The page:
Abraham Wald

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Abraham Wald
Abraham Wald in his youth.jpg
A young Wald
Born (1902-10-31)October 31, 1902
Cluj-Napoca, Austria–Hungary
Died December 13, 1950(1950-12-13) (aged 48)
Travancore, India
Nationality Hungarian
Fields Mathematics
Institutions Columbia University
Cowles Commission for Research in Economics
Alma mater University of Vienna
Doctoral advisor Karl Menger
Doctoral students Herman Chernoff
Meyer Girshick[1][2]
Charles Stein
Milton Sobel[3][4]
Known for Wald's equation
Wald test
Sequential analysis
Sequential probability ratio test
Influences Oskar Morgenstern
John von Neumann
Harold Hotelling
Milton Friedman
Jerzy Neyman

Aryeh Dvoretzky
Jacob Wolfowitz

John Denis Sargan, Alok Bhargava
Abraham Wald.jpg

Abraham Wald (Hungarian: Wald Ábrahám, (1902-10-31)October 31, 1902 – December 13, 1950(1950-12-13)) was a mathematician born in Cluj, in the then Austria–Hungary (present-day Romania) who contributed to decision theory, geometry, and econometrics, and founded the field of statistical sequential analysis.[5] He spent his researching years at Columbia University.

Life and career[edit]

Being a religious Jew, he did not attend school on Saturdays, as was required at the time by the Hungarian school system, and was thus home-schooled by his parents until college.[5] His parents were quite knowledgeable and competent as teachers.[6]

In 1928 he graduated in mathematics from the King Ferdinand I University.[7] In 1927, he entered graduate school at the University of Vienna, from which he graduated in 1931 with a Ph.D. in mathematics. His advisor there was Karl Menger.[5]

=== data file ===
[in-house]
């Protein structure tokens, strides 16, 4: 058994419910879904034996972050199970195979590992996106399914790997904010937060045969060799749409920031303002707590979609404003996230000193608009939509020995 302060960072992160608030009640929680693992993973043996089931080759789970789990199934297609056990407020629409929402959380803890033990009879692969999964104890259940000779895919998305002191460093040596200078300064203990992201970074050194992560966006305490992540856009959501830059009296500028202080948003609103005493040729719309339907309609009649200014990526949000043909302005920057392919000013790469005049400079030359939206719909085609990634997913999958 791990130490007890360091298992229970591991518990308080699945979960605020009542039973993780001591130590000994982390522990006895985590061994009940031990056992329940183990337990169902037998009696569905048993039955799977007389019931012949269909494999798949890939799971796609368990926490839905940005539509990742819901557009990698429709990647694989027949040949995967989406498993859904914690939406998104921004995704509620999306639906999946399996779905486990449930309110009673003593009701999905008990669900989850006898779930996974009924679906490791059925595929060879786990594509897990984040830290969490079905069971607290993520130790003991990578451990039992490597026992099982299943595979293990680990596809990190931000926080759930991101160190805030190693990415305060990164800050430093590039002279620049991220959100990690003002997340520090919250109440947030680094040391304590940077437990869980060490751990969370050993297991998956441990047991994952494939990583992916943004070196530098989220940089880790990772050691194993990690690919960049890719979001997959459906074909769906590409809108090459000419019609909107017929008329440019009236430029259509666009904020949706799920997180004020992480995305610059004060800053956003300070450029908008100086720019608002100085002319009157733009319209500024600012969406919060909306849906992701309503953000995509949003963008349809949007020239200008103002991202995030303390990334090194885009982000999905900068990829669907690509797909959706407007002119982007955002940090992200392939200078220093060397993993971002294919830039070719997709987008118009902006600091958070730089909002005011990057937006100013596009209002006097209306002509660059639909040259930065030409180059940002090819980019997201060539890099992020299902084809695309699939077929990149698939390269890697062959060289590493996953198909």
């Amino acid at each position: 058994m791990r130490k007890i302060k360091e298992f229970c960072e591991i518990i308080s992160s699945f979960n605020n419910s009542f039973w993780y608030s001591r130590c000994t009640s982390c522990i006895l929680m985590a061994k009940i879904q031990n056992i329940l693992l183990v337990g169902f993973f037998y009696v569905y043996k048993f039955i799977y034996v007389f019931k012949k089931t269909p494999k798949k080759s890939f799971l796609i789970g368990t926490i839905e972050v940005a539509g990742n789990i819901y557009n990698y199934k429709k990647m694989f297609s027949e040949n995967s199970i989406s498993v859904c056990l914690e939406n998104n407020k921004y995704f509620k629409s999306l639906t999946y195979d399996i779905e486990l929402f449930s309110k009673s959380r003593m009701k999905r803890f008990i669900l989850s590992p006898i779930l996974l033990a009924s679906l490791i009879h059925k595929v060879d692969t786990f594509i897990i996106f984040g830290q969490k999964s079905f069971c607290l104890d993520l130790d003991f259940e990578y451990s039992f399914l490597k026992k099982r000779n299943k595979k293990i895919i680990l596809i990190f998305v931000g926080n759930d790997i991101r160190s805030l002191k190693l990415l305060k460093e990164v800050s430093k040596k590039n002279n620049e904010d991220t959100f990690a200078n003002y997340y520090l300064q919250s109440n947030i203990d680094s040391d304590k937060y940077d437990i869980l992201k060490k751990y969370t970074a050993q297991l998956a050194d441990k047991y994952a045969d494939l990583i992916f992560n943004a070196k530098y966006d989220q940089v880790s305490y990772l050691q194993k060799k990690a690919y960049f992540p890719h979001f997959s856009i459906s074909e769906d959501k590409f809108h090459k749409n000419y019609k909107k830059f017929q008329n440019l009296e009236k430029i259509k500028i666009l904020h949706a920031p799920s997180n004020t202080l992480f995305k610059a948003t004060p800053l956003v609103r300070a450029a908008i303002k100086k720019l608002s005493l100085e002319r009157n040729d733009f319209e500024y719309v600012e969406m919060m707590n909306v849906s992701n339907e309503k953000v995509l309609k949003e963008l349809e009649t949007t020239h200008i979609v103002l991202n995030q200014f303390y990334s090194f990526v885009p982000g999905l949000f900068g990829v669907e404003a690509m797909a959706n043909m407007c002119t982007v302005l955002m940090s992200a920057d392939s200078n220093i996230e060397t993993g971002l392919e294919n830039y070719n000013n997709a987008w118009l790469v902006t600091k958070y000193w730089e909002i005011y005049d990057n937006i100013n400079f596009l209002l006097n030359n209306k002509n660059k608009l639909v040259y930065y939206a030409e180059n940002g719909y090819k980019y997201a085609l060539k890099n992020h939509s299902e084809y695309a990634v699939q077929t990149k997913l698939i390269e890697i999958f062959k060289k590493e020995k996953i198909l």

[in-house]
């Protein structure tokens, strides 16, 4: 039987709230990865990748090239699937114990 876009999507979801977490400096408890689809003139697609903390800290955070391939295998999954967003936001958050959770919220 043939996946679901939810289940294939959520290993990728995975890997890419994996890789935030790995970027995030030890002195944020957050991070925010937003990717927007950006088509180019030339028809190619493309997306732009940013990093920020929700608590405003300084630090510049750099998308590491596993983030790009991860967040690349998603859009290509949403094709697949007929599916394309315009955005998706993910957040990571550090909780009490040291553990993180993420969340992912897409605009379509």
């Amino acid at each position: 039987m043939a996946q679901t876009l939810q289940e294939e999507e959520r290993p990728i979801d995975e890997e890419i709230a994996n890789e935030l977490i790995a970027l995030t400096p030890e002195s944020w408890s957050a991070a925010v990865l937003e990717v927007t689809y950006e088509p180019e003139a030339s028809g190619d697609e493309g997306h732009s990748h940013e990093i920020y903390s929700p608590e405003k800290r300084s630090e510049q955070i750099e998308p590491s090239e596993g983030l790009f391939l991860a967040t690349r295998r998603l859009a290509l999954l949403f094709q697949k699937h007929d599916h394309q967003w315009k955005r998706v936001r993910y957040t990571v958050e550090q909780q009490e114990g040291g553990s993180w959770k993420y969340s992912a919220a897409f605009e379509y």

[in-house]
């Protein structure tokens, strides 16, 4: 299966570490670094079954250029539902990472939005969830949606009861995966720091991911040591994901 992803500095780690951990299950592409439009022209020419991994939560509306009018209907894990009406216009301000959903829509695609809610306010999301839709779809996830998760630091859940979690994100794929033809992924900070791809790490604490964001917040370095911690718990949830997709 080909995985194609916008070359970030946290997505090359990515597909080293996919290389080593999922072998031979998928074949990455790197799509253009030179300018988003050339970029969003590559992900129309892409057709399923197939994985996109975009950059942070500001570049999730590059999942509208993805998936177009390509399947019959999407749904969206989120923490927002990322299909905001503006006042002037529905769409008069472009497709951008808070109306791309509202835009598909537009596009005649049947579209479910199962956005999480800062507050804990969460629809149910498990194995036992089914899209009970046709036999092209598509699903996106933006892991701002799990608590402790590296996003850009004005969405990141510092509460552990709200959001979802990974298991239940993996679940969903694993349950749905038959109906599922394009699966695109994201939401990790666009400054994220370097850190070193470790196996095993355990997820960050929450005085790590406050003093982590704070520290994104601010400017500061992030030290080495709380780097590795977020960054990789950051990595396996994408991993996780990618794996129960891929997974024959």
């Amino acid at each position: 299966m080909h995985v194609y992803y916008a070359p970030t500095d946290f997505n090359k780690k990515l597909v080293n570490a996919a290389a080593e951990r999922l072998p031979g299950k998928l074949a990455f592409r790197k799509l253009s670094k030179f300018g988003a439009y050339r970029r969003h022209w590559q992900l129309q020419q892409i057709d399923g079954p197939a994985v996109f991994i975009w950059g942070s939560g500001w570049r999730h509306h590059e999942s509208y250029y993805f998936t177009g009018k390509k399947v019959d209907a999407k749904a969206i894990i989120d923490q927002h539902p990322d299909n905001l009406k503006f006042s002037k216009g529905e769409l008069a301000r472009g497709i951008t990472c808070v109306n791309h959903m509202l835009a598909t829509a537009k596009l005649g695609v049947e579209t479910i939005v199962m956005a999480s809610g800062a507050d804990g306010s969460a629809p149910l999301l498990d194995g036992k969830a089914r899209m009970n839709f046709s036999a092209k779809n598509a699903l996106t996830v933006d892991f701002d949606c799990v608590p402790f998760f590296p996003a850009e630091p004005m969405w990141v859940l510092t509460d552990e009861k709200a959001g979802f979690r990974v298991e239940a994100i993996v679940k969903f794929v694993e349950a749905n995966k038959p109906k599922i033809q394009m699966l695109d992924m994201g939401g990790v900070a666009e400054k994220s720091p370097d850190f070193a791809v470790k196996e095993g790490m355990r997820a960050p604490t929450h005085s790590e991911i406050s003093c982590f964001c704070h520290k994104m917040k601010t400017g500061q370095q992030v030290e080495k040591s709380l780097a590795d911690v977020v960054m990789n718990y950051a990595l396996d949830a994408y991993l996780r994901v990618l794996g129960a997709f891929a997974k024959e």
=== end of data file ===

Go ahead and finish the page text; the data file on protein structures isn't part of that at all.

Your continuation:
Despite Wald's brilliance, he could not obtain a university position, because of Austrian discrimination against Jews. However, Oskar Morgenstern created a position for Wald in economics. When the Nazis invaded Austria in 1938, the discrimination against Jews intensified. In particular, Wald and his family were persecuted as Jews. Wald was able to immigrate to the United States, at the invitation of the Cowles Commission for Research in Economics, to work on econometrics research.[5]

During World War II, Wald applied his statistical skills when considering how to minimize bomber losses to enemy fire. Researchers from the Center for Naval Analyses had conducted a study of the damage done to aircraft that had returned from missions, and had recommended that armor be added to the areas that showed the most damage. Wald noted that the study only considered the aircraft that had survived their missions—the bombers that had been shot down were not present for the damage assessment. The holes in the returning aircraft, then, represented areas where a bomber could take damage and still return home safely. Wald proposed that the Navy instead reinforce the areas where the returning aircraft were unscathed, since those were the areas that, if hit, would cause the plane to be lost.[8][9] This is still considered today seminal work in the then-fledgling discipline of operational research.